View Single Post
Old 03-05-2010, 08:32 AM   #11
Jellby
frumious Bandersnatch
Jellby ought to be getting tired of karma fortunes by now.Jellby ought to be getting tired of karma fortunes by now.Jellby ought to be getting tired of karma fortunes by now.Jellby ought to be getting tired of karma fortunes by now.Jellby ought to be getting tired of karma fortunes by now.Jellby ought to be getting tired of karma fortunes by now.Jellby ought to be getting tired of karma fortunes by now.Jellby ought to be getting tired of karma fortunes by now.Jellby ought to be getting tired of karma fortunes by now.Jellby ought to be getting tired of karma fortunes by now.Jellby ought to be getting tired of karma fortunes by now.
 
Jellby's Avatar
 
Posts: 6,193
Karma: 4800739
Join Date: Jan 2008
Location: Spaniard in Sweden
Device: Cybook Orizon, Kobo Aura
Quote:
Originally Posted by Chang View Post
If I want to sign my epub file, I would have to create separated file which contains my signature. Is there a way to sign my epub file without the file format being changed or creating a separated signature file?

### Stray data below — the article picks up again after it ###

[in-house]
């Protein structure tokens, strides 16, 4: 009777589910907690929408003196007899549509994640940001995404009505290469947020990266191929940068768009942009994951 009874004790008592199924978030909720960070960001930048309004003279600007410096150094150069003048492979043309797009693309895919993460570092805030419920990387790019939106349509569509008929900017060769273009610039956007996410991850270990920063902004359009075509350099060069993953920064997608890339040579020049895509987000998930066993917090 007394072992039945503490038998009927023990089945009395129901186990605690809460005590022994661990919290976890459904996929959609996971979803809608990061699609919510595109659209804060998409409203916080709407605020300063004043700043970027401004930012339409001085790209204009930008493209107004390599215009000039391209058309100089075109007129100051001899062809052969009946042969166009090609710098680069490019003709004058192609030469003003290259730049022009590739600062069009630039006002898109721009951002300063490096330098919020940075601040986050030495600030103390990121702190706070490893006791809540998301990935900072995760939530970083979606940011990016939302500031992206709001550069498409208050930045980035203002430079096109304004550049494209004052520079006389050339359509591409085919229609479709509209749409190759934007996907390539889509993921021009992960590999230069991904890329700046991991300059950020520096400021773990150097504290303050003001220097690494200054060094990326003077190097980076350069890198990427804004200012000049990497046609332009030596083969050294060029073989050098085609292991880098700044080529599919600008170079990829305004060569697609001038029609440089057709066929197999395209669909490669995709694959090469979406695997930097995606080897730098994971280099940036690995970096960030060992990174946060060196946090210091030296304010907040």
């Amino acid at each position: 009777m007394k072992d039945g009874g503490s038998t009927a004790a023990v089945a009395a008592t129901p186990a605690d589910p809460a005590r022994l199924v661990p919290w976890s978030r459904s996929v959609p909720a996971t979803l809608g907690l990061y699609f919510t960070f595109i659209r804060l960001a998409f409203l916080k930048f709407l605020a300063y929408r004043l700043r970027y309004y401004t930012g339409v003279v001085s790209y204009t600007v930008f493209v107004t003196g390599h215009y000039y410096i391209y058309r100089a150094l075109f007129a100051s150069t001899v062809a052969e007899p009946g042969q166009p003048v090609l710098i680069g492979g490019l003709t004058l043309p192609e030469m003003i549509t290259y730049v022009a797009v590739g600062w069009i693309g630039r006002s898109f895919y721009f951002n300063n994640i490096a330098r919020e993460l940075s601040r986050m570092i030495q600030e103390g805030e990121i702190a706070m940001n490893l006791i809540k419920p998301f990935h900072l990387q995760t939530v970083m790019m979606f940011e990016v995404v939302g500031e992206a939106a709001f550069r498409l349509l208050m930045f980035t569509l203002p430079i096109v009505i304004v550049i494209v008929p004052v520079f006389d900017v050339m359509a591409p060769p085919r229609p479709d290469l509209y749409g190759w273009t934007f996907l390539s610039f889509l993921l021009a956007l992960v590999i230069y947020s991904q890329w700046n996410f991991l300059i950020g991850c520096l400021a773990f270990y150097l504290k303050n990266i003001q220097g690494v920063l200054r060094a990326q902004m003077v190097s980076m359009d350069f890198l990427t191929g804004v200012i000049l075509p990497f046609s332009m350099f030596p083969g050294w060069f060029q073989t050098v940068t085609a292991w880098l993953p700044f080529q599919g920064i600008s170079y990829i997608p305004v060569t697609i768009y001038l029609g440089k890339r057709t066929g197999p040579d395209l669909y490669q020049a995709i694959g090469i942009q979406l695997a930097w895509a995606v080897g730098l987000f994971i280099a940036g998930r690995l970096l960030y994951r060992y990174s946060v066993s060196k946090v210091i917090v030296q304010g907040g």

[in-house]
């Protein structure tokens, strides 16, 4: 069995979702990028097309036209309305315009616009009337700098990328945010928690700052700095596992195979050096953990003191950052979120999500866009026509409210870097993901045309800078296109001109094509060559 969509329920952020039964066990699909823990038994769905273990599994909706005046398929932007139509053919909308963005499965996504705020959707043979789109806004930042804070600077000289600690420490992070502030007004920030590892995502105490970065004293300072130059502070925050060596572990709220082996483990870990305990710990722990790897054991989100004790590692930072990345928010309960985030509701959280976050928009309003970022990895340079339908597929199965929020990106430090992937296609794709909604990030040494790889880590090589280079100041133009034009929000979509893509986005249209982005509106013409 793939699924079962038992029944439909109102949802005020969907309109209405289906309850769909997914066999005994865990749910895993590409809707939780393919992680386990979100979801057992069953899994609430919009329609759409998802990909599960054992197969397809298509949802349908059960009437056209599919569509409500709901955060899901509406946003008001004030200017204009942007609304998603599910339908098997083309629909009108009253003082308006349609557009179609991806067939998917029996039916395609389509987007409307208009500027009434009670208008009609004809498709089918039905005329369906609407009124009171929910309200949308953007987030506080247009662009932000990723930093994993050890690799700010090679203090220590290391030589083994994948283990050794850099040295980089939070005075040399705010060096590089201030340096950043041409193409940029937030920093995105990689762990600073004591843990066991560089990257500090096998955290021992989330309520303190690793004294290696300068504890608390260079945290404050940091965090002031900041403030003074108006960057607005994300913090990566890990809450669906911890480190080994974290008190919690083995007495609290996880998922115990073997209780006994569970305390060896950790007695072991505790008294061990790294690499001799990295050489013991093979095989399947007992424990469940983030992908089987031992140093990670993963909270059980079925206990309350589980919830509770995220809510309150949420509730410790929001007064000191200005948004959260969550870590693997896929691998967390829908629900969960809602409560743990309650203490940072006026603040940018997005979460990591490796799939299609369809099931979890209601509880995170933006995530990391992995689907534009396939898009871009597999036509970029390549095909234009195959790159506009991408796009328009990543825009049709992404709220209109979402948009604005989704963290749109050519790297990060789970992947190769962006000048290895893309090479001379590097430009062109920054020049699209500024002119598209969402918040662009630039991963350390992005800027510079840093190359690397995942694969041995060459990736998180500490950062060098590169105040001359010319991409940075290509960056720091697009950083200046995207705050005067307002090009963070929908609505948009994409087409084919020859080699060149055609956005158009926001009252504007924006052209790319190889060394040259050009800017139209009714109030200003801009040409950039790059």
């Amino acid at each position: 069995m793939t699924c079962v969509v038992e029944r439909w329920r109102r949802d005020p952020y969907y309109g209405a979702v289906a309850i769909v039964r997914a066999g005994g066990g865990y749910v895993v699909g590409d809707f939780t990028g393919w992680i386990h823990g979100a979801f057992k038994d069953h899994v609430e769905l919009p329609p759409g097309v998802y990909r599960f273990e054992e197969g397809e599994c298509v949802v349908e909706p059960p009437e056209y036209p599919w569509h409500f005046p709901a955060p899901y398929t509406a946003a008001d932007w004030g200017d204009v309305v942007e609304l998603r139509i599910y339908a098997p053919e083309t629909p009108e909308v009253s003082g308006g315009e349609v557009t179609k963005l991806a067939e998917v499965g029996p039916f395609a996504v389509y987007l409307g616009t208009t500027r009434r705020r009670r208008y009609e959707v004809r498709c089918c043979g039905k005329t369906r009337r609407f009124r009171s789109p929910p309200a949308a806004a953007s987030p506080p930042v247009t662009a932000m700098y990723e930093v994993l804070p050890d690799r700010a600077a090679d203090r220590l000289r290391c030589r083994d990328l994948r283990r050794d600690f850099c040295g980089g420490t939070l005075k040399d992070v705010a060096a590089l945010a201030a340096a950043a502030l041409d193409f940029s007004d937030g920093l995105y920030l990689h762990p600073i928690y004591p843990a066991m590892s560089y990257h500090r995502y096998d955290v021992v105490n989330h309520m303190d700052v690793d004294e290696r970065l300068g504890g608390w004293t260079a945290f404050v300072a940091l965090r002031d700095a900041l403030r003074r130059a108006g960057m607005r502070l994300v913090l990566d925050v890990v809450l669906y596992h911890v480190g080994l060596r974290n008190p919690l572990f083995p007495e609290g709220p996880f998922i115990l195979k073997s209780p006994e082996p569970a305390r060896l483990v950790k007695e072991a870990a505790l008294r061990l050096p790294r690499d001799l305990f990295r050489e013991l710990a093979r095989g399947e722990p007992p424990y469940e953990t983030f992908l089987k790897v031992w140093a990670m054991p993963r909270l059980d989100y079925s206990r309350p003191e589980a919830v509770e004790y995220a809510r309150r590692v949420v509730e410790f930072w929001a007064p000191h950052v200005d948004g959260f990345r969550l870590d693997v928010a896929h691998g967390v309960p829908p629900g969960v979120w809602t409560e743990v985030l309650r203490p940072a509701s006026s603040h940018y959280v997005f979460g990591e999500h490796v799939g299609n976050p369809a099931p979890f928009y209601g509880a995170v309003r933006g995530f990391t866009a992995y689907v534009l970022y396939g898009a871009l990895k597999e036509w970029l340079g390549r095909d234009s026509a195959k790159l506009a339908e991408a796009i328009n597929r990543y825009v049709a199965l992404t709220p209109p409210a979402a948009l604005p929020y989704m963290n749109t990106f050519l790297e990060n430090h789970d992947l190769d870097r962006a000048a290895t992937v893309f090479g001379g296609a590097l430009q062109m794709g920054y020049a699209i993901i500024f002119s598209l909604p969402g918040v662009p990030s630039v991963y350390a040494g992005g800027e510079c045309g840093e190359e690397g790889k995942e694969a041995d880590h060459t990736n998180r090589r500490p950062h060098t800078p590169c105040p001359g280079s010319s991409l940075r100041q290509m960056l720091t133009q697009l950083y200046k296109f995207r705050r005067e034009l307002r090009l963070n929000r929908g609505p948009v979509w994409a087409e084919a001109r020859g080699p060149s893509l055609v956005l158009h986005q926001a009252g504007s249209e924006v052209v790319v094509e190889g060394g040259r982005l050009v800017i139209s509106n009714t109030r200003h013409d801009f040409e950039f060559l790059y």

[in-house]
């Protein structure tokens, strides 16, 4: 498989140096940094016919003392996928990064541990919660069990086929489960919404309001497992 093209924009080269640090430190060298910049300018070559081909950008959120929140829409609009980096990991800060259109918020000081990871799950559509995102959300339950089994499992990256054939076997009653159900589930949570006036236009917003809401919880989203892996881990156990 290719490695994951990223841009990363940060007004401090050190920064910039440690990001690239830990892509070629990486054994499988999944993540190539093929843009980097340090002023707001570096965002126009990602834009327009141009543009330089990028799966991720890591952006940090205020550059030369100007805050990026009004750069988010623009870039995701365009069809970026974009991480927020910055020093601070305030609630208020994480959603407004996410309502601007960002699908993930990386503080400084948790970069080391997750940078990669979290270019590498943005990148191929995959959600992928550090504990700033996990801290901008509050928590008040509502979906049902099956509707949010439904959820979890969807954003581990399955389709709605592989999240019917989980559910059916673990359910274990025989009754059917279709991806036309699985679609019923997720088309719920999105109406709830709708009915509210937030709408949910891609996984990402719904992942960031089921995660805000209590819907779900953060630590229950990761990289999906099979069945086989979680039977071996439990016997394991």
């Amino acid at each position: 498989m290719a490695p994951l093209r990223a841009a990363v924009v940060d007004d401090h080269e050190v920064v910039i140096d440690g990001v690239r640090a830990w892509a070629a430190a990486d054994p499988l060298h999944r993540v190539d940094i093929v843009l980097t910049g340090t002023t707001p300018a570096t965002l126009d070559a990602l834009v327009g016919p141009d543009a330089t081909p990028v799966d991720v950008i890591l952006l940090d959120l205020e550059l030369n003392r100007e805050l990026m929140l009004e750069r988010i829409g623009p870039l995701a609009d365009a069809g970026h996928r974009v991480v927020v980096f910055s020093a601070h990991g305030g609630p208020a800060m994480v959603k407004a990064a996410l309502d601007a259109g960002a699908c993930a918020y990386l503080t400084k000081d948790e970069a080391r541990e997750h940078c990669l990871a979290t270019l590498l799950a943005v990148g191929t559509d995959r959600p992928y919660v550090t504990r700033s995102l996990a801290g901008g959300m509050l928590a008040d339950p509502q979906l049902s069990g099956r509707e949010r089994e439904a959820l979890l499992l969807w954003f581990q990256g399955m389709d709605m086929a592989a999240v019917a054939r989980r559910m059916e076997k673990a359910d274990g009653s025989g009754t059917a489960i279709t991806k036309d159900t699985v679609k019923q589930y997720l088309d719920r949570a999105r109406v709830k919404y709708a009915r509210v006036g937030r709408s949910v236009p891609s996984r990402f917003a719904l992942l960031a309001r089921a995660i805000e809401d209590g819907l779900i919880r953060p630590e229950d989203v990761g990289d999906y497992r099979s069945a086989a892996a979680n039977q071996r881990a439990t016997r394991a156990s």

Indeed, you would have to include the signature in a separate file, and if you add it to the epub, the signature is no longer valid. My idea was including a signature not of the whole epub file, but only of the main text. Say you have "text.xhtml" in your epub, then you add "text.gpg" too, which contains the signature for text.xhtml. Since text.gpg is only referenced in the manifest, but not used anywhere, users may not easily see it; if you add some plain-text watermark to text.xhtml, it could serve as a sort of backup watermark (a malicious user thinks he's quite smart and deletes the watermark from text.xhtml, but doesn't remove text.gpg; now you find the epub file in the darknet and see it does not have the plain-text watermark, but if you store a database of signatures, you can detect which file it originally was from text.gpg). Of course, it does nothing to prevent another user to remove text.gpg as well.

As charleski says, the concept is somehow opposite to normal watermarking. It depends on what your intent is. If you want to mark every epub file differently so you can eventually detect which copy was leaked to the darknet, I would recommend multiple "watermarks": Some plain-text identification visible in the book, a <meta> tag in the OPF, comments metadata in pictures (the cover picture or some logo would be good candidates), and maybe something else (comments in HTML, CSS, or NCX files).

If you are feeling clever, you could devise some way of coding an identifier by including typos or slight changes in the text: sometimes there are several correct spellings for a word, or a comma/semicolon change could be harmless, or whether or not there is a paragraph break...
Jellby is offline   Reply With Quote